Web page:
"Ontario Court of Appeal Justice Stephen Goudge was clear in his criticism of Charles Smith in his 2008 report on the province’s child pathology system," the Law Times editorial written by Lisa Adamson published under the heading, "School wrong to welcome Charles Smith," begins.

“People complained repeatedly about Dr. Smith’s failure to produce reports in a timely fashion; his unresponsiveness; his carelessness; and the inconsistencies between his written reports, his pretrial comments, and his sworn evidence,” Goudge, commissioner of the public inquiry into the system, wrote," the editorial continues.

"It was shocking, then, to learn last week that an eastern Ontario school had welcomed Smith as a guest speaker on the role of pathologists and DNA. Given his role in a litany of wrongful convictions — many of them against parents and other family members — in child death cases, Smith is hardly a role model or a legitimate authority on pathology and DNA. As several media outlets reported last week, Smith gave the talk to about 30 Grade 11 students at Prince Edward Collegiate Institute in Picton, Ont., in late October. The Toronto Star quoted a school official noting that a student in the class has a family connection to Smith. The school board is now investigating how Smith ended up appearing before the class and whether it needs a centralized process for reviewing who gets to speak to students. The fact that Smith would think it’s fine for him to speak on a subject that was the source of his disgrace and that led to the revocation of his licence to practise is an affront. The fact that someone at a school would ignore those issues is equally outrageous. Smith obviously knows something about DNA and the role of pathologists. But his knowledge fell far short of the expertise required of someone who conducted more than 1,000 child autopsies. As we know now, Smith made repeated mistakes that led to criminal charges and convictions of people who had done nothing wrong. Smith harmed many people. The most grievously affected were the parents wrongfully implicated in their children’s deaths, but society has suffered in many other ways. The costs of Smith’s work have been enormous, of course. Not only did the province have to pay for Goudge’s inquiry, it continues to face the legal fallout of the wrongful convictions, including through the compensation scheme it set up last year as well as lawsuits by those affected. Moreover, Smith’s work cast a dark cloud over our justice system. It showed how fallible it can be when it places excessive trust in expert witnesses like Smith. So many people saw fault in Smith’s work along the way, but it took far too long for anyone in a position of authority to do anything about it. Smith has no business holding himself up as an authority on DNA or pathologists anywhere in this province. The Picton school, as the justice system did so belatedly, should have known that."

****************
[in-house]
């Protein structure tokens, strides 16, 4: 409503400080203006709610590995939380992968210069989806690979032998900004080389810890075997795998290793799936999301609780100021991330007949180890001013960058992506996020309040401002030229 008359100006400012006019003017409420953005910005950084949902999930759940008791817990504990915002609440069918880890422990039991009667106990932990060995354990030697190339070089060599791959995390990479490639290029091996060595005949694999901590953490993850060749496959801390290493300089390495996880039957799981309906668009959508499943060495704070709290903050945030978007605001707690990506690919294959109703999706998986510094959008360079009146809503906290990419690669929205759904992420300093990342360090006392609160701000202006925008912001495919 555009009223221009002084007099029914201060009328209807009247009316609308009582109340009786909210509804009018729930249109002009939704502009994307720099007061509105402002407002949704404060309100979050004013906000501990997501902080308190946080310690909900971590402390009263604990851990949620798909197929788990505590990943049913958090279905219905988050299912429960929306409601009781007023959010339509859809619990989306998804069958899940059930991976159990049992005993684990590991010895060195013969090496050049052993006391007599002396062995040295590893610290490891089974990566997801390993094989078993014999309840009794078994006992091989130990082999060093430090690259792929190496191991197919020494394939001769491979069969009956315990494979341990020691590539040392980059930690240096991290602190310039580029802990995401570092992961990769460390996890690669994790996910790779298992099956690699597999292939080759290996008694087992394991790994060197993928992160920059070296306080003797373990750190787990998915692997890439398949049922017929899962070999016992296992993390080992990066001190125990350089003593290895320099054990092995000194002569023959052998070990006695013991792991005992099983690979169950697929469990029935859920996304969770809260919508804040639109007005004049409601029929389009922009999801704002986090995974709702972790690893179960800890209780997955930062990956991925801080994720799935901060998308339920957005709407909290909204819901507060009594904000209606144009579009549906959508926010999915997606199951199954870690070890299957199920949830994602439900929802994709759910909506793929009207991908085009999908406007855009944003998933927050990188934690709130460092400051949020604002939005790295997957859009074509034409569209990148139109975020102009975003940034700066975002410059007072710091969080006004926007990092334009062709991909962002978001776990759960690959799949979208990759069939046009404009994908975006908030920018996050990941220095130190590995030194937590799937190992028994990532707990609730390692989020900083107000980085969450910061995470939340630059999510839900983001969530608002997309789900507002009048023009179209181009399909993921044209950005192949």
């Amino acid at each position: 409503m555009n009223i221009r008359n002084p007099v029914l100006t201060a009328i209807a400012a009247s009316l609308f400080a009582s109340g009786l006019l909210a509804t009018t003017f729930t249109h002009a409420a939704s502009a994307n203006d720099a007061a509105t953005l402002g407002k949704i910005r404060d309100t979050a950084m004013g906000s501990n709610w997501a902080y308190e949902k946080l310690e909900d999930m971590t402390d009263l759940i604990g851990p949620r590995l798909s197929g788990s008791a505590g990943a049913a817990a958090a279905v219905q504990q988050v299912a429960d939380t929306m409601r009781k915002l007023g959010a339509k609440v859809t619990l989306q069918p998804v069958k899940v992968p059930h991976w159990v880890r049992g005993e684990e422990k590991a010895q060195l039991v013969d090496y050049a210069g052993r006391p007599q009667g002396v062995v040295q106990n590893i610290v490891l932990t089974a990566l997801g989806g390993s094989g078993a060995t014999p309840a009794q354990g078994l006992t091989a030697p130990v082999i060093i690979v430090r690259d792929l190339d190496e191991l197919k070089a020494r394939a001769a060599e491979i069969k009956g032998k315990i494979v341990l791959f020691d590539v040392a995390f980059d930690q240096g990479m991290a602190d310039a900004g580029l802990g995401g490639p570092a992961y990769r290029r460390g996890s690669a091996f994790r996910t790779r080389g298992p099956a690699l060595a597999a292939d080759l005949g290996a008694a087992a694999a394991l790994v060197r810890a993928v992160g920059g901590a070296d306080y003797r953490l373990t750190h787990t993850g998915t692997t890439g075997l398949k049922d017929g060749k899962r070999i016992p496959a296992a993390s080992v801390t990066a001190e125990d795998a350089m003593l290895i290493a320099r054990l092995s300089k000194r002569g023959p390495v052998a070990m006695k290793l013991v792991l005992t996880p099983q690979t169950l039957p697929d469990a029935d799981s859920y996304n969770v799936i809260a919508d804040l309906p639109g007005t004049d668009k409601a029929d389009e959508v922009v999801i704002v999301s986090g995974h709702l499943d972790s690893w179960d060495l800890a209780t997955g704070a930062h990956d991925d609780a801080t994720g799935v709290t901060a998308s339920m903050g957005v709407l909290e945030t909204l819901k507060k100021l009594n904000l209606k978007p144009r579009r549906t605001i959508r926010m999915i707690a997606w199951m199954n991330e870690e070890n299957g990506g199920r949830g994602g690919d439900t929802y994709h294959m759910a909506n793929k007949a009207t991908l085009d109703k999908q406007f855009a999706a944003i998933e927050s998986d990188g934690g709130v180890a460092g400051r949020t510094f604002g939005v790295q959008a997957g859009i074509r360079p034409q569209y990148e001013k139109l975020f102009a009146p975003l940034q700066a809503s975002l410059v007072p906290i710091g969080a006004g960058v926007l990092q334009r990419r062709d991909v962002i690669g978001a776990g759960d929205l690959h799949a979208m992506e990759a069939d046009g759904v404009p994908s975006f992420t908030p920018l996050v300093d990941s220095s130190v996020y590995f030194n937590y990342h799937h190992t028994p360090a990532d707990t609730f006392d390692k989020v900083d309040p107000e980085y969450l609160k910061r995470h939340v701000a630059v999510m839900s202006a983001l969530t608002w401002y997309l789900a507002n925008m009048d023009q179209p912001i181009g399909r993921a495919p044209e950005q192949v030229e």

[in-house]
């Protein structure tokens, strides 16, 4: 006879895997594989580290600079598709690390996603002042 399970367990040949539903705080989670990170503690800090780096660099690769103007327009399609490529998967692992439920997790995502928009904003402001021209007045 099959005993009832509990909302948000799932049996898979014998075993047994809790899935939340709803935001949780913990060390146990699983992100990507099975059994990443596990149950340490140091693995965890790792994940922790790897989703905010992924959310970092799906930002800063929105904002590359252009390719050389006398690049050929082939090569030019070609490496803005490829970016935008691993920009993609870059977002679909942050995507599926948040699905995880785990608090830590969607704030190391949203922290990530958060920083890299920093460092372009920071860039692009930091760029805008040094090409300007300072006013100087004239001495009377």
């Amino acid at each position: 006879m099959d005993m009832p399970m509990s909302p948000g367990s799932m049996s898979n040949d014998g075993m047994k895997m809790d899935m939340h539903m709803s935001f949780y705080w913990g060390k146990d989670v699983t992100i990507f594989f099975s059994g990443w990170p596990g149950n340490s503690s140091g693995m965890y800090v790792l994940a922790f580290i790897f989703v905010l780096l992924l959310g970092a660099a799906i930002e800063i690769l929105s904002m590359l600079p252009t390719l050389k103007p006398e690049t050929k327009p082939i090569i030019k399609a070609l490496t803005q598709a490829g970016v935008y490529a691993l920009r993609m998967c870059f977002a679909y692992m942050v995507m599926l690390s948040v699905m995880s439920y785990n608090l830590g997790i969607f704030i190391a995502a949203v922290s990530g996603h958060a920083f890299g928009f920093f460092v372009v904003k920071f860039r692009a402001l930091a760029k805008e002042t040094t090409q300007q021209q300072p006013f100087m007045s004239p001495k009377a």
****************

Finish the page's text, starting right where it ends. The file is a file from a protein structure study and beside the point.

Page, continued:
PUBLISHER'S NOTE: The Toronto Star, my previous employer for more than twenty incredible years, has put considerable effort into exposing the harm caused by Dr. Charles Smith and his protectors - and into pushing for reform of Ontario's forensic pediatric pathology system. The Star has a "topic" section which focuses on recent stories related to Dr. Charles Smith. It can be found at:

Information on "The Charles Smith Blog Award"- and its nomination process - can be found at:

Harold Levy: Publisher; The Charles Smith Blog;;